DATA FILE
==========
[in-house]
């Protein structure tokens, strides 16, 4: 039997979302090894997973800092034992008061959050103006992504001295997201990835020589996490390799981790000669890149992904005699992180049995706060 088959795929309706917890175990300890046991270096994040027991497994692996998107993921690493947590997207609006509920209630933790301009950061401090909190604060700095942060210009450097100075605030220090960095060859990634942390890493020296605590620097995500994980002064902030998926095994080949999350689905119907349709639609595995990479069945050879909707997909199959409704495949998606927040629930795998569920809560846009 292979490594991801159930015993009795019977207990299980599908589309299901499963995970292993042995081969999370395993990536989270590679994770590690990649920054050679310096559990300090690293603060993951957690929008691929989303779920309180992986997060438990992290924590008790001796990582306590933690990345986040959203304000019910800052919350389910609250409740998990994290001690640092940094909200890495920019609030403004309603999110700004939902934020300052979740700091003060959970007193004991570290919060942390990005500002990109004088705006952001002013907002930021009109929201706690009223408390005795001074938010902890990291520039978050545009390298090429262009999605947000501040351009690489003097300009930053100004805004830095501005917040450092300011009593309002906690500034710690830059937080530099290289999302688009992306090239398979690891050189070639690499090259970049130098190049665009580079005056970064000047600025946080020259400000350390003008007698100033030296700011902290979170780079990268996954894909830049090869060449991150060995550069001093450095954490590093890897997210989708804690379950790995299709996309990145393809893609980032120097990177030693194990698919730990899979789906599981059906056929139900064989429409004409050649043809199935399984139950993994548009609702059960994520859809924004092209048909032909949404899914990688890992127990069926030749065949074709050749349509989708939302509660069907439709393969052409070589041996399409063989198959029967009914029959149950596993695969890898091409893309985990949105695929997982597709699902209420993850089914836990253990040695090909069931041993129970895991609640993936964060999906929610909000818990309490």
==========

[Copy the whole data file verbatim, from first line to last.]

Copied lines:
[in-house]
């Protein structure tokens, strides 16, 4: 039997979302090894997973800092034992008061959050103006992504001295997201990835020589996490390799981790000669890149992904005699992180049995706060 088959795929309706917890175990300890046991270096994040027991497994692996998107993921690493947590997207609006509920209630933790301009950061401090909190604060700095942060210009450097100075605030220090960095060859990634942390890493020296605590620097995500994980002064902030998926095994080949999350689905119907349709639609595995990479069945050879909707997909199959409704495949998606927040629930795998569920809560846009 292979490594991801159930015993009795019977207990299980599908589309299901499963995970292993042995081969999370395993990536989270590679994770590690990649920054050679310096559990300090690293603060993951957690929008691929989303779920309180992986997060438990992290924590008790001796990582306590933690990345986040959203304000019910800052919350389910609250409740998990994290001690640092940094909200890495920019609030403004309603999110700004939902934020300052979740700091003060959970007193004991570290919060942390990005500002990109004088705006952001002013907002930021009109929201706690009223408390005795001074938010902890990291520039978050545009390298090429262009999605947000501040351009690489003097300009930053100004805004830095501005917040450092300011009593309002906690500034710690830059937080530099290289999302688009992306090239398979690891050189070639690499090259970049130098190049665009580079005056970064000047600025946080020259400000350390003008007698100033030296700011902290979170780079990268996954894909830049090869060449991150060995550069001093450095954490590093890897997210989708804690379950790995299709996309990145393809893609980032120097990177030693194990698919730990899979789906599981059906056929139900064989429409004409050649043809199935399984139950993994548009609702059960994520859809924004092209048909032909949404899914990688890992127990069926030749065949074709050749349509989708939302509660069907439709393969052409070589041996399409063989198959029967009914029959149950596993695969890898091409893309985990949105695929997982597709699902209420993850089914836990253990040695090909069931041993129970895991609640993936964060999906929610909000818990309490």